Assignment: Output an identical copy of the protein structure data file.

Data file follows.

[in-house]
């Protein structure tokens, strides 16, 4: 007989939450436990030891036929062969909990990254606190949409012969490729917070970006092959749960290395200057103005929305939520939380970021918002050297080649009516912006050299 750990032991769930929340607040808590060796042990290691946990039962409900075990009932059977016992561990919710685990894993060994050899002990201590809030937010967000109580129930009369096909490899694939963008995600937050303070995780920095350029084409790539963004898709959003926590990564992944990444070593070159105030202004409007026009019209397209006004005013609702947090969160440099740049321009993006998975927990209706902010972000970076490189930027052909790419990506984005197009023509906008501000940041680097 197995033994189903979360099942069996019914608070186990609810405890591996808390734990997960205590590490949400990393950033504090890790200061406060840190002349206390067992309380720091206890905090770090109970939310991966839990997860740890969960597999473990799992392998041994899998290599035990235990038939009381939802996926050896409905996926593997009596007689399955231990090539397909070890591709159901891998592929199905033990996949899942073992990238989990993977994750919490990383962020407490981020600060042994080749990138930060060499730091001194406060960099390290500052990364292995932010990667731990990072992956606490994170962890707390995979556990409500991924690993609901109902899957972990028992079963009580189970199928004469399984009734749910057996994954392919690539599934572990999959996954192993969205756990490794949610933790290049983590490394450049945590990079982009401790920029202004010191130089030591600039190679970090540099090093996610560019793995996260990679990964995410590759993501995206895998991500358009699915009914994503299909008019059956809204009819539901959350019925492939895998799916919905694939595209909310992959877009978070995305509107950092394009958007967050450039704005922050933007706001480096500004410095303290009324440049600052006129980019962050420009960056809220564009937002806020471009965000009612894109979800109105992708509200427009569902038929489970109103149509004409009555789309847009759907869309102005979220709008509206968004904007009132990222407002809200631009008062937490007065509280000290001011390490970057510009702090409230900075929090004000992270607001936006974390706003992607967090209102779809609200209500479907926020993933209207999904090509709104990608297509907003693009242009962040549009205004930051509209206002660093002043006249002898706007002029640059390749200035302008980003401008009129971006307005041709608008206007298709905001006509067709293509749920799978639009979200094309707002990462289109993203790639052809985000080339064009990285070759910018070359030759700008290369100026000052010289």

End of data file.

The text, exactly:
[in-house]
């Protein structure tokens, strides 16, 4: 007989939450436990030891036929062969909990990254606190949409012969490729917070970006092959749960290395200057103005929305939520939380970021918002050297080649009516912006050299 750990032991769930929340607040808590060796042990290691946990039962409900075990009932059977016992561990919710685990894993060994050899002990201590809030937010967000109580129930009369096909490899694939963008995600937050303070995780920095350029084409790539963004898709959003926590990564992944990444070593070159105030202004409007026009019209397209006004005013609702947090969160440099740049321009993006998975927990209706902010972000970076490189930027052909790419990506984005197009023509906008501000940041680097 197995033994189903979360099942069996019914608070186990609810405890591996808390734990997960205590590490949400990393950033504090890790200061406060840190002349206390067992309380720091206890905090770090109970939310991966839990997860740890969960597999473990799992392998041994899998290599035990235990038939009381939802996926050896409905996926593997009596007689399955231990090539397909070890591709159901891998592929199905033990996949899942073992990238989990993977994750919490990383962020407490981020600060042994080749990138930060060499730091001194406060960099390290500052990364292995932010990667731990990072992956606490994170962890707390995979556990409500991924690993609901109902899957972990028992079963009580189970199928004469399984009734749910057996994954392919690539599934572990999959996954192993969205756990490794949610933790290049983590490394450049945590990079982009401790920029202004010191130089030591600039190679970090540099090093996610560019793995996260990679990964995410590759993501995206895998991500358009699915009914994503299909008019059956809204009819539901959350019925492939895998799916919905694939595209909310992959877009978070995305509107950092394009958007967050450039704005922050933007706001480096500004410095303290009324440049600052006129980019962050420009960056809220564009937002806020471009965000009612894109979800109105992708509200427009569902038929489970109103149509004409009555789309847009759907869309102005979220709008509206968004904007009132990222407002809200631009008062937490007065509280000290001011390490970057510009702090409230900075929090004000992270607001936006974390706003992607967090209102779809609200209500479907926020993933209207999904090509709104990608297509907003693009242009962040549009205004930051509209206002660093002043006249002898706007002029640059390749200035302008980003401008009129971006307005041709608008206007298709905001006509067709293509749920799978639009979200094309707002990462289109993203790639052809985000080339064009990285070759910018070359030759700008290369100026000052010289």